Instead of using traditional batteries as a power source which require to be cut for replacing them with new ones, now there are various recharging technologies such wireless transmission of power from outside the body, biological fuel cells that generate electricity from a person’s blood sugar or piezoelectric to generate electricity from body movements or the beating of their own heart.
This time the researchers have developed a device to generate electricity from patient’s breathing. Based on piezoelectric effect, the device created by scientists from University of Wisconsin-Madison uses low speed airflow like that caused by normal human respiration to cause the vibration of a plastic micro belt engineered from a piezoelectrical material well known as polyvinyliedene fluoride. As they say, “… we are harvesting mechanical energy from biological systems. The airflow of normal human respiration is typically below about two meters per second.”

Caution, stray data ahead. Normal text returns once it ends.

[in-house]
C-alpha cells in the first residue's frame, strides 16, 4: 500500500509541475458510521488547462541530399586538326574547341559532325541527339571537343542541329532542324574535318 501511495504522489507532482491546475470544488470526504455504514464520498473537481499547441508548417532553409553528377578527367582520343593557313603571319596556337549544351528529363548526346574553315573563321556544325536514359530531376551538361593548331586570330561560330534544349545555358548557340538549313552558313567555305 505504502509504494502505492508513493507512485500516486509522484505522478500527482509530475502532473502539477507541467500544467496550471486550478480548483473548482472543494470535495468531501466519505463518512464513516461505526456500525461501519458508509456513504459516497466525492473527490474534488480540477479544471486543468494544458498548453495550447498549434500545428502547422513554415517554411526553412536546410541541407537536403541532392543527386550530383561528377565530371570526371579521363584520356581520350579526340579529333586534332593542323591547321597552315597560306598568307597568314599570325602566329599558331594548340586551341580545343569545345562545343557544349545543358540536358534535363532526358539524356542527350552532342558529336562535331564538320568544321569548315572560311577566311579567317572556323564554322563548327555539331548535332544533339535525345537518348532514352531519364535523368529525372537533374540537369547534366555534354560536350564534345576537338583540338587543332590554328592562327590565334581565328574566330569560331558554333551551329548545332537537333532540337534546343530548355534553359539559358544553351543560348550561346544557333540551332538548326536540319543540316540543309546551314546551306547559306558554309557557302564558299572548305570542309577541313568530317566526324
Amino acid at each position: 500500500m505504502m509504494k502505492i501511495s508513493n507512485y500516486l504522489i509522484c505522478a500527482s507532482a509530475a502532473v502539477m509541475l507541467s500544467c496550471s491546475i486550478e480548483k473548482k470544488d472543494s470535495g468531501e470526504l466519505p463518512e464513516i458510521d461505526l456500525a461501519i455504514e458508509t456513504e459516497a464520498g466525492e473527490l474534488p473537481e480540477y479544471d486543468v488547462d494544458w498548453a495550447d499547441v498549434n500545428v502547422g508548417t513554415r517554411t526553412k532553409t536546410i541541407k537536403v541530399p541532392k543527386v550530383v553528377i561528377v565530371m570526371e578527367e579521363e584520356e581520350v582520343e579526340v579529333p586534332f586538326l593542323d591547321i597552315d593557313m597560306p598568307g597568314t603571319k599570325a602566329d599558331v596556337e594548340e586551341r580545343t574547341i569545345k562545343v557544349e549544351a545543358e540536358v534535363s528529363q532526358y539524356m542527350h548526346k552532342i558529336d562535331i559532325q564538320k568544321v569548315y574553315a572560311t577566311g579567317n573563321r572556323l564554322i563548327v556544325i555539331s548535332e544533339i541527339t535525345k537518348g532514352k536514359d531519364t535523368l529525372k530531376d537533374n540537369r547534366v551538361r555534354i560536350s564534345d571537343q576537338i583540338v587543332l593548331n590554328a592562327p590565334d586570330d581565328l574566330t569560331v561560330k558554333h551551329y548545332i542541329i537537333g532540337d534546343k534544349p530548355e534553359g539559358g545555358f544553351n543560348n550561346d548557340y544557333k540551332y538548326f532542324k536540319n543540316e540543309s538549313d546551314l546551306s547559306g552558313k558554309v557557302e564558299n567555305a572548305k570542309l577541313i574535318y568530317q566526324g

Professor Xudong Wang from Materials Science and Engineering at the University of Wisconsin-Madison conduct the team in their effort to improve the quality of the device. “We calculated that if we could make this material thin enough, small vibrations could produce a microwatt of electrical energy that could be useful for sensors or other devices implanted in the face,” said him.
With improvements of the thickness of the material and using the ion-etching process, the device will harvest more energy from the air flow in a person’s nose to assure the power source for implants. Now the device reaches a mili-volt power levels and can reach up to 6 volts at a maximum airflow speed.